Business services

This article presents business services in the European Union (EU), here defined as NACE Rev. 1.1 Divisions 72 and 74. Business services are a driver of a knowledge-based economy and their labour-intensive nature suggests their potential importance as providers of new jobs in the future.

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Context

Contributing to the recent increase in the demand for business services, the growing trend in outsourcing has seen many enterprises use service providers for non-core professional activities.

Technological progress and the internet are also important factors which have provided new production possibilities and new modes of supply.

Beyond the establishment of the framework of the General agreement on trade in services (GATS) and greater openness of international markets, the European Services Directive 123/2006 should further strengthen the business services sector on the international stage. It seeks to:

  • promote an internal market in services through the removal of legal and administrative barriers that have prevented enterprises from one Member State providing similar services in another Member State;
  • make it easier for businesses to provide and use cross-border services within the EU, increasing cross-border competition.

Given the flexibility and dynamics of the business services sector, it is important for analysts to have a detailed knowledge of both clients and products (which are becoming increasingly non-standard and customised according to client needs) in order to further their understanding of market forces in this domain.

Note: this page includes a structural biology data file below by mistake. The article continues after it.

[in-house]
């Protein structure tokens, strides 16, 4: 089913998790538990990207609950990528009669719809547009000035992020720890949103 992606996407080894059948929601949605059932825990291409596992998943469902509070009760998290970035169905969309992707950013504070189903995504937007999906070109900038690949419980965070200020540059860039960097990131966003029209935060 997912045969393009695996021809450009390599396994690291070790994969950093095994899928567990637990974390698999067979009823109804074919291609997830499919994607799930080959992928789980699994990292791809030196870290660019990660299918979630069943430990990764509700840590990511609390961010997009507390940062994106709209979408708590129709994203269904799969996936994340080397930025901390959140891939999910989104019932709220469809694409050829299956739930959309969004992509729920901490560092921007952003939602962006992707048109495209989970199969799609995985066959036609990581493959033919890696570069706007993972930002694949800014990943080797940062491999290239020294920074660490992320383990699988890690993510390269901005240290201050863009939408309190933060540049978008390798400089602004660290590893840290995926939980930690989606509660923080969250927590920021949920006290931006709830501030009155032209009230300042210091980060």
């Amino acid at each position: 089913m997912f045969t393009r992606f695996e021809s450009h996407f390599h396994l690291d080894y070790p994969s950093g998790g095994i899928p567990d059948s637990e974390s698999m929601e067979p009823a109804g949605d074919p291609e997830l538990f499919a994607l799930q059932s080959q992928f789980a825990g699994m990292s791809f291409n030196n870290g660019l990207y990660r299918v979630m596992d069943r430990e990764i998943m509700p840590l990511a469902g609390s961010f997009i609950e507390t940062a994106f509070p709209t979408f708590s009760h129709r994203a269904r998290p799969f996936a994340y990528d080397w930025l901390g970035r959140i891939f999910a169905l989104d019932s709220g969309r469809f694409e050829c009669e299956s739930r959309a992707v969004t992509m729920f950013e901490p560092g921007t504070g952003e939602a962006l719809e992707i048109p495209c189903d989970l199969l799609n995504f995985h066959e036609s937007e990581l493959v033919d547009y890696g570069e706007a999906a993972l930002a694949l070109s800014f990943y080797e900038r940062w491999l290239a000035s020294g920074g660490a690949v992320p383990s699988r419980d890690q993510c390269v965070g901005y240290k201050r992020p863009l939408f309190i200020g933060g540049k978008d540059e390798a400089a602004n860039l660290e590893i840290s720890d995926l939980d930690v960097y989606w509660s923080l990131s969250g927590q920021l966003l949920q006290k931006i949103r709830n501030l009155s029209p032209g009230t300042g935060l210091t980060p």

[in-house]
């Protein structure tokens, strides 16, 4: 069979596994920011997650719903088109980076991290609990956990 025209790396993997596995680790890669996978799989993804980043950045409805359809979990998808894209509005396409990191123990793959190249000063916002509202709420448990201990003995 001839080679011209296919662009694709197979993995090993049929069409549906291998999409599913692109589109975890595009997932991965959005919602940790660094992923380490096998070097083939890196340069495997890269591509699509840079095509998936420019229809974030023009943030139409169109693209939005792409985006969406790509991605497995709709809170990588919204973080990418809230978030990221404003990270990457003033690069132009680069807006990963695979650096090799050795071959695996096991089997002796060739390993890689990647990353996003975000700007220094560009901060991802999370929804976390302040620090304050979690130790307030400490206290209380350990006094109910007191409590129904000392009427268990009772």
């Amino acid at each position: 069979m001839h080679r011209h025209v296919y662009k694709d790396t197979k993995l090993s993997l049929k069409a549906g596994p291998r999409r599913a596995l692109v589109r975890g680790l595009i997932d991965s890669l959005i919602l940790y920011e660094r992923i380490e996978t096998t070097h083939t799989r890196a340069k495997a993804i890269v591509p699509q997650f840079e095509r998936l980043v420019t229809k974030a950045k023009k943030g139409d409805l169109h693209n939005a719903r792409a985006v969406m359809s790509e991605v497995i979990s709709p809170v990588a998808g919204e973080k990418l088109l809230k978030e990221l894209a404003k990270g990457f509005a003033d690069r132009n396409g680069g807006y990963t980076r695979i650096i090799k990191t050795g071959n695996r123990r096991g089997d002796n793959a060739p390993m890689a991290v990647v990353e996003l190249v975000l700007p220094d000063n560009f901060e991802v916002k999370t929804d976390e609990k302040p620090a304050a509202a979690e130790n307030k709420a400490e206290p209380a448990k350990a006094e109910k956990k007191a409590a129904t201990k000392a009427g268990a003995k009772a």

Data collection

In order to improve statistical coverage and respond to user needs, Eurostat has developed statistics on these dynamic areas of the economy since early 2000 with participating countries providing statistics on a voluntary basis.

From the reference year 2008 onwards, the business services data collection has become part of the regular annual data collection of SBS. Business services statistics are now based on Annex VIII of the recast SBS Regulation 295/2008.

Main findings

  • In 2006, 4.4 million enterprises in the EU-27 had as their main activity the provision of business services. They employed 22.2 million persons and generated total gross turnover of EUR 1 763 billion, equivalent to 17.1 % of the non-financial business economy workforce and to 7.9 % of total turnover.
  • Legal, accounting, auditing and business management services accounted for 29.8 % of business services turnover in the EU-27, computer and related activities for 21.0 %, architecture, engineering and consultancy (15.3 %), advertising (8.2 %), and labour recruitment and provision of personnel (7.3 %).
  • An analysis based on the location of clients gives information on the exports of business services to residents in other Member States or outside of the EU. In 2005, domestic clients accounted for upwards of 90 % of the turnover that was generated in the business services sectors of Germany, Spain, Greece and Portugal; at the other end of the range, Latvia was the only country where more than 20 % of sales were accounted for by exports.
  • The activities with the highest proportion of their sales coming from exports in 2005 were technical testing and analysis (21.0 %), business and management consulting (16.5 %) and market research and public opinion polling (16.3 %).

Source data for tables and figures (MS Excel)

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SBS - services (t_serv)
Financial services statistics (t_serv_fin)


SBS-services (serv)
Business services statistics (bs)
Business Services: from 2008 onwards (bs2008)
Business Services: reference year 2007 (bs2007)
Business Services: reference year 2006 (bs2006)
Business Services: reference year 2005 (bs2005)
Business services: reference year 2004 (bs2004)
Business services: reference year 2003 (bs2003)
Business services: reference year 2001 (bs2001)
Business services: reference year 2000 (bs2000)